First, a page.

The distinct appearance of the Tudor style will likely evoke images of a romantic English manor home in the country. Or bring back history lessons from your early school life and the rule of the British Monarchy.
It's true that this old-world style has a deep history, however, it's also true that these homes are still popular today. Of course, an original Tudor home with acres of land would be wonderful, but modern architecture can emulate the style just as easily. And, without the maintenance.
What defines a Tudor-style home?
Tudor houses are particularly distinctive with their two-toned manor-style facade and steeply pitched gable roofs.
Featuring multiple overlapping gables that create an almost staggered effect, and decorative timber battens with stucco exteriors, these homes offer an attractive facade that lends itself well to colder climates.
They were often referred to as 'stockbroker Tudor homes', due to their expensive builds and apparent wealth associated with these buildings. The rectangular windows offer wonderful bay window seating options indoors and an appealing aesthetic from the exterior.
What architecture is typical of a Tudor-style house?
Hallmarks of a Tudor house design style include several striking and easily recognizable features.
Front-facing gables with an overlapped build style
Decorative half-timbering and stucco materials
Steeply pitched roof
The front door is displayed as a prominent feature but is not located in the centre of the exterior
Hampton court palace in London is a wonderful example of Tudor architecture. That said, it began its build in the Tudor style and was given to Henry VIII who had it expanded during the baroque period. The palace displays these two styles in both architecture and interior.
Where did the Tudor style originate from?
Tudor homes originated in England during the Tudor dynasty. The House of Tudor began its rule during Henry VIII's reign
There are elements of renaissance and gothic influence, particularly in Tudor revival architecture. European-trained architects took the lead on this slightly eclectic and old-world design style. Tudor could be described as a 'pretty' design that features solid masonry and intricate stone work.
The revival period focused on a more affordable way to build in Tudor design with more brick and stone. Although cost-effective, this approach took the two-tone accented exterior away from the architecture.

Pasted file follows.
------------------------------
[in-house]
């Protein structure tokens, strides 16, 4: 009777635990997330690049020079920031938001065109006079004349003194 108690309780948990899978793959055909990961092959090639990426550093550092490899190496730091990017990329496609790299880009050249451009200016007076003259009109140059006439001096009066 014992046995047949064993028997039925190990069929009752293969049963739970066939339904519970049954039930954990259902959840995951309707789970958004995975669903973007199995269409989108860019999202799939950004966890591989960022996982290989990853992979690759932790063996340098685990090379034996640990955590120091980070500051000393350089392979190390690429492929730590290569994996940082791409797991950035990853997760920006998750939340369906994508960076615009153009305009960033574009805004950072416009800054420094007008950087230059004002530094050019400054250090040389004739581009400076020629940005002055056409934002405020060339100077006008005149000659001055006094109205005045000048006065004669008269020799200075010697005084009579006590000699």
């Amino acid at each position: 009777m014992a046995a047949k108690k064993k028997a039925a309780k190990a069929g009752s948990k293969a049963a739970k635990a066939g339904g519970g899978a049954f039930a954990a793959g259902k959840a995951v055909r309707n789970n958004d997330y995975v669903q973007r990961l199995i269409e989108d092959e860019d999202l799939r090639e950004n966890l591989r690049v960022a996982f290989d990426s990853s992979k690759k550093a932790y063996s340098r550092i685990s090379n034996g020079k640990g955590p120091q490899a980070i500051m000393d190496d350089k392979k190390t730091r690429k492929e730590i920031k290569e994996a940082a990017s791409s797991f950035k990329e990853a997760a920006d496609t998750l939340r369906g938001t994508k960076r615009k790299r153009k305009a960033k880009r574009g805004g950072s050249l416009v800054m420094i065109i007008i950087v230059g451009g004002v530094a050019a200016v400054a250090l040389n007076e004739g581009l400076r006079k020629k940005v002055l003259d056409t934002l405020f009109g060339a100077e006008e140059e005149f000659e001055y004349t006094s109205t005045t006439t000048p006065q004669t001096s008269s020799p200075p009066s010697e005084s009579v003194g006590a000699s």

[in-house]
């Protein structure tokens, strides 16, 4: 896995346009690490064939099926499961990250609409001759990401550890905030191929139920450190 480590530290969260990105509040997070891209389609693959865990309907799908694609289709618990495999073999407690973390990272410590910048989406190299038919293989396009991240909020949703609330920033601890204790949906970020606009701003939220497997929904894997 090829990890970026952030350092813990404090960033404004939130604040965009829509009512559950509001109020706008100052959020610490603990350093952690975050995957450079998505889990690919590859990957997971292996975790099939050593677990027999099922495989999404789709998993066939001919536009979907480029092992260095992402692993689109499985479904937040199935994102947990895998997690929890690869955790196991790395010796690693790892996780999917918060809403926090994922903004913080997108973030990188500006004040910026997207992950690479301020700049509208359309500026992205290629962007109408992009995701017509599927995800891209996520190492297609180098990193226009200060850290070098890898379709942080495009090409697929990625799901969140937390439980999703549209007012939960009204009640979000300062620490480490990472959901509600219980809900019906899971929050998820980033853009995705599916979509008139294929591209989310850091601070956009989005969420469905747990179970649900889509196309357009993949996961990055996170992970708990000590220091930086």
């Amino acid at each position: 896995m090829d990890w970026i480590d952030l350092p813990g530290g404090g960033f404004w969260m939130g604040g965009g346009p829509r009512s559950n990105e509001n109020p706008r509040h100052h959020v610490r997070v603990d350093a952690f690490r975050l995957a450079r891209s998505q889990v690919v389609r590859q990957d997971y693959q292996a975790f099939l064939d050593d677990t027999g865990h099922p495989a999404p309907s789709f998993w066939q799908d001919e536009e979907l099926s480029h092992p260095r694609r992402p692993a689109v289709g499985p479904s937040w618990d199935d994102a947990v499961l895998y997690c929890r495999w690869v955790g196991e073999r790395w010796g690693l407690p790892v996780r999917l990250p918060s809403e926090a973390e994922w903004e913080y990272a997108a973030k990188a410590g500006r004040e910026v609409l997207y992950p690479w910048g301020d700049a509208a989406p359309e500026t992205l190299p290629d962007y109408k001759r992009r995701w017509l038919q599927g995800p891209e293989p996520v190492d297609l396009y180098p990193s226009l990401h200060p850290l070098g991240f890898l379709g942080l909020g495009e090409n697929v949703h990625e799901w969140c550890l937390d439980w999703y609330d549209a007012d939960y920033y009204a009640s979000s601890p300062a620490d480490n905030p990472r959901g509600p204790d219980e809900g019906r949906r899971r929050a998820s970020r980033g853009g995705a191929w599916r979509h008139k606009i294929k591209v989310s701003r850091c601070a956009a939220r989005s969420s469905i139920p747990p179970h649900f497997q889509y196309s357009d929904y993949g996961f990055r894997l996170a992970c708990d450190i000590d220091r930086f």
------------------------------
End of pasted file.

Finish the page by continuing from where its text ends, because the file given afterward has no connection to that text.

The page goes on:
When were Tudor-style houses built?
Tudor-style homes were popular between 1485 and 1558.
In America, they continued to grow in popularity until World War II when building materials were harder to come by and less ornate, not-so decorative facades gained traction.
What is Tudor-style interior design?
Tudor-style interiors are typically a busy design. Rectangular and sometimes decorative windows with bay window seating and ornate wood work are present.
Walls will likely feature tapestries and embroidered pieces.
Round arch-ways and exposed ceiling beams will be on display and porcelain tiles are popular in this decor style. It's a somewhat heavy and ornate interior style.
It's worth noting that the Tudor style may seem particularly traditional and lavish. Modern interiors can still create a similar look and feel but with a lighter, brighter, and more current aesthetic.
Can I bring other styles to Tudor decor?
Yes, absolutely! Tudor-style homes, just like other styles, can handle influences and elements from other designs.
Add sheepskin floor rugs and less dark wood. Streamline the furniture selection and modernise the aesthetic. Lighten up the walls and reduce the busyness and clutter.
The exterior style of your home doesn't have to match the interior. It can be rather striking to have such intricate and detailed stone and wood on the outside, to enter a minimalistic and modern setting on the inside.
What is modern Tudor?
A modern Tudor-style house might have a similar asymmetrical shape to the traditional version, but with less exterior detail.
Add modern accessories and steer away from too much dark wood.
Bring plush elements of sheepskin and wool throw blankets instead of the heavy tapestries and floral, overly patterned rugs.
Replace detailed, patterned windows with clean lines and double glazed panes.
No matter whether you own an old Tudor home that could tell a good story should it be able to talk, or a newer version of this style, creating a beautiful home is still about what speaks to you.
Decorate with your natural flair and bring in the things that reflect your personality and that naturally flow and work with your lifestyle and home life.